Obama on Wrong Side of History and Gary Locke’s Redemption

Obama on Wrong Side of History and Gary Locke’s Redemption

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On his recent tour of Asia, President Obama's first stop was Japan where he blundered and tarnished the prestige of the Presidency. At about the same time, as if to atone for his former boss's misstep, Gary Locke, the first Chinese American to be a state governor, a cabinet secretary and ambassador to China, paid a personal visit to the Nanjing Massacre Museum.

In his typically understated style, Locke did not announce his intention to visit in advance and thus went to the museum without fanfare. When the media caught up to him, he made it clear that his was a personal visit and had no bearing on the official position of the U.S. government.

This was Locke’s first visit to the museum, which memorializes the tens of thousands of Chinese civilians killed or raped by invading Japanese soldiers during a six-week period in 1937. Keeping his visit a routine matter reflected a sincere interest to see first hand various acts of Japan's WWII atrocities, free of the grandstanding and limelight that politicians crave. He effectively reminded the government of Japan that all Chinese and most Asians are still waiting for the leadership in Tokyo to finally admit their heinous acts of inhumanity and stop pretending to be the victims rather than perpetrators of the War.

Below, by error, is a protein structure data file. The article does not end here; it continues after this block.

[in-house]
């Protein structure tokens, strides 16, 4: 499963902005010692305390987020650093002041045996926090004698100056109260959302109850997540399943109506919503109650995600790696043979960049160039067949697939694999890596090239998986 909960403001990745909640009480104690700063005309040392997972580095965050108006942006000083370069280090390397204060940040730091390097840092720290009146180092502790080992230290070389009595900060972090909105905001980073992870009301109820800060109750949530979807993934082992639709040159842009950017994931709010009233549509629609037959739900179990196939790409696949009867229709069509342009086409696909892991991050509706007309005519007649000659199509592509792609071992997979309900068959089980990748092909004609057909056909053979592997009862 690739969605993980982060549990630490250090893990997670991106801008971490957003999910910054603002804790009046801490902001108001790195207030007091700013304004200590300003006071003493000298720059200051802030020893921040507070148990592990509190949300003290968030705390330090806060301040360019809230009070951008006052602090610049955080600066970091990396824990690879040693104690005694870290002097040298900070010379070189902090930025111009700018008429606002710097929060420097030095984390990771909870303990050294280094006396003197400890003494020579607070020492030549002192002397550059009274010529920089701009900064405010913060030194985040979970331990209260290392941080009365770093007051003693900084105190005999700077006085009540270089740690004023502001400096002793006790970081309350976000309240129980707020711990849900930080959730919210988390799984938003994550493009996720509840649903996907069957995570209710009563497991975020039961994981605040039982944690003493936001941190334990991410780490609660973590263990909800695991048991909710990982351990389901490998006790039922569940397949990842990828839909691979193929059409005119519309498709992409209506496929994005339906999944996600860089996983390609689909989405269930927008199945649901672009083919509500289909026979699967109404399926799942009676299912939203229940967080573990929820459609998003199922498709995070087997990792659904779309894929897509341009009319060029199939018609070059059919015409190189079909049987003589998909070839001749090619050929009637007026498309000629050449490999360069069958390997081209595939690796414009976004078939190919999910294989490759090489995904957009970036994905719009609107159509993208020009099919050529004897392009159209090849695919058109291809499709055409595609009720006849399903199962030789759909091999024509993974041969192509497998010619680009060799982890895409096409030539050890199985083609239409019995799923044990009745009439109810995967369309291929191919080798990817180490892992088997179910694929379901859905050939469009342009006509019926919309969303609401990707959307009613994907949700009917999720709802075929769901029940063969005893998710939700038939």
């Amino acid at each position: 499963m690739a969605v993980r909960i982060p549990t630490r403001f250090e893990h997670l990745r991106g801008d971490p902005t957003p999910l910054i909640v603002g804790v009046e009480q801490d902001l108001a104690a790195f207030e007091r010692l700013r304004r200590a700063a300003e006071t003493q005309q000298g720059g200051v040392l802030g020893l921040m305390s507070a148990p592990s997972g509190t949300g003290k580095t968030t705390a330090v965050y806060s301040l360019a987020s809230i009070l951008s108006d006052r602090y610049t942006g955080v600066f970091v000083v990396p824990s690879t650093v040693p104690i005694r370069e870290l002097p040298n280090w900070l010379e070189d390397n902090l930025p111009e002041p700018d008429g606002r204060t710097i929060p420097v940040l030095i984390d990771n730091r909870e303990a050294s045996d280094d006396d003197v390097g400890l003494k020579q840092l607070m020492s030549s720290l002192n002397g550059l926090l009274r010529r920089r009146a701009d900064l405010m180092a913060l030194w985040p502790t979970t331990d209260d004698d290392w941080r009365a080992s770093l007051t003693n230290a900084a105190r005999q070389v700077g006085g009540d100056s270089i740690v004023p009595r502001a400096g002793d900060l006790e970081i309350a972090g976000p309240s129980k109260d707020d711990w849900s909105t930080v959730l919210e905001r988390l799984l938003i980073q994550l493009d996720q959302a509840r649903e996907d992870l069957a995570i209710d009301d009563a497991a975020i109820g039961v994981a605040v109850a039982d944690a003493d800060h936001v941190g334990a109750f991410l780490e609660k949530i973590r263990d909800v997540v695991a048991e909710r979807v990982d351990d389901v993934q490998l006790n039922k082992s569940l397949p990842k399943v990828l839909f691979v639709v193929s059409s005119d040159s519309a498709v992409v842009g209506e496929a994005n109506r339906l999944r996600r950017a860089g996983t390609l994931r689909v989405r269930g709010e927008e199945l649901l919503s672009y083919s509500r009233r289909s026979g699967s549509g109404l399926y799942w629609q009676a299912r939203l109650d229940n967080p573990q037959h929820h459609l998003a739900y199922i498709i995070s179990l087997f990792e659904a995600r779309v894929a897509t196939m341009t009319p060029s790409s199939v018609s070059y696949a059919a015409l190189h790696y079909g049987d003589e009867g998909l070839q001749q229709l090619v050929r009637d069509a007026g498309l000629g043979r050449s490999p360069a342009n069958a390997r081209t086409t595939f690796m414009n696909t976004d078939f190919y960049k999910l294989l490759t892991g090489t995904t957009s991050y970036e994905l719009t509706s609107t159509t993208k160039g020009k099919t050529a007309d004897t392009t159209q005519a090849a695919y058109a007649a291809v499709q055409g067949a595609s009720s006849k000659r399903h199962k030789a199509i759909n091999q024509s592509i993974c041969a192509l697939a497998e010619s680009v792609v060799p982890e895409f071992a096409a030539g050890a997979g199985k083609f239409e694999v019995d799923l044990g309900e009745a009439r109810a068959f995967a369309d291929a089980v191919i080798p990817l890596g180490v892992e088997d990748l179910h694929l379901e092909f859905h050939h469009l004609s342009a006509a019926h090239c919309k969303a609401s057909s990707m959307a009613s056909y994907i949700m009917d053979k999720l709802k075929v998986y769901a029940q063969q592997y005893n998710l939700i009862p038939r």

In contrast, Obama's visit in Tokyo was bathed in bright lights and he said just about everything Japanese Prime Minister Shinzo Abe wanted to hear, including the willingness of the United States to help Japan in the event of a military conflict over the disputed Diaoyu/Senkaku islands. (In the Philippines, which Obama also visited as part of his four-nation Asia tour, critics derided the president for not offering the same promise, despite long-simmering maritime tensions between Manila and Beijing.)

Until Obama's statement, the U.S. official position was that when the administrative control of the islands was turned over to Japan in 1972, the U.S. government took no position on the rightful ownership of those islands.

China had been demanding that Japan abide by the terms of unconditional surrender as described in the Potsdam Declaration ending WWII. The terms specified that Japan renounce all claims to offshore islands other than the four main islands of Japan.

Not only did Obama show ignorance of history but he got nothing in return. Abe was all smiles but gave no concessions that Obama sought, including on new trade deals between the two countries. Obama gave up the good vibes from the Sunnyland summit with China's Xi Jinping in June of last year for no good reason.

In August 2001, not long after he was elected to Congress, California Representative Mike Honda visited China and he made sure the Nanjing Massacre Museum was on his itinerary. Despite his being ethnic Japanese, Honda understood the right and wrong of history. He has been among the most vociferous members of Congress in demanding redress from Japan for their crimes against humanity.

Later Honda even guided then freshman Congresswoman Judy Chu to the Nanjing Museum so that she could become acquainted with this dark chapter of WWII history. Chu, born in America, was not familiar with the war atrocities committed by Japan's Imperial troops.

At the massacre museum in Nanjing, leis of paper folded cranes made by school children from Japan can be seen as offerings of regret and apology. Schools from Japan still organize periodic tours to Nanjing so that their students do not forget.

Tokyo’s right wing government does not represent the majority of Japanese people. Even if Americans do not pay attention to history, the people of Asia will not let Abe and his ilk forget.

Dr. Koo is an international business advisor and contributor to New America Media.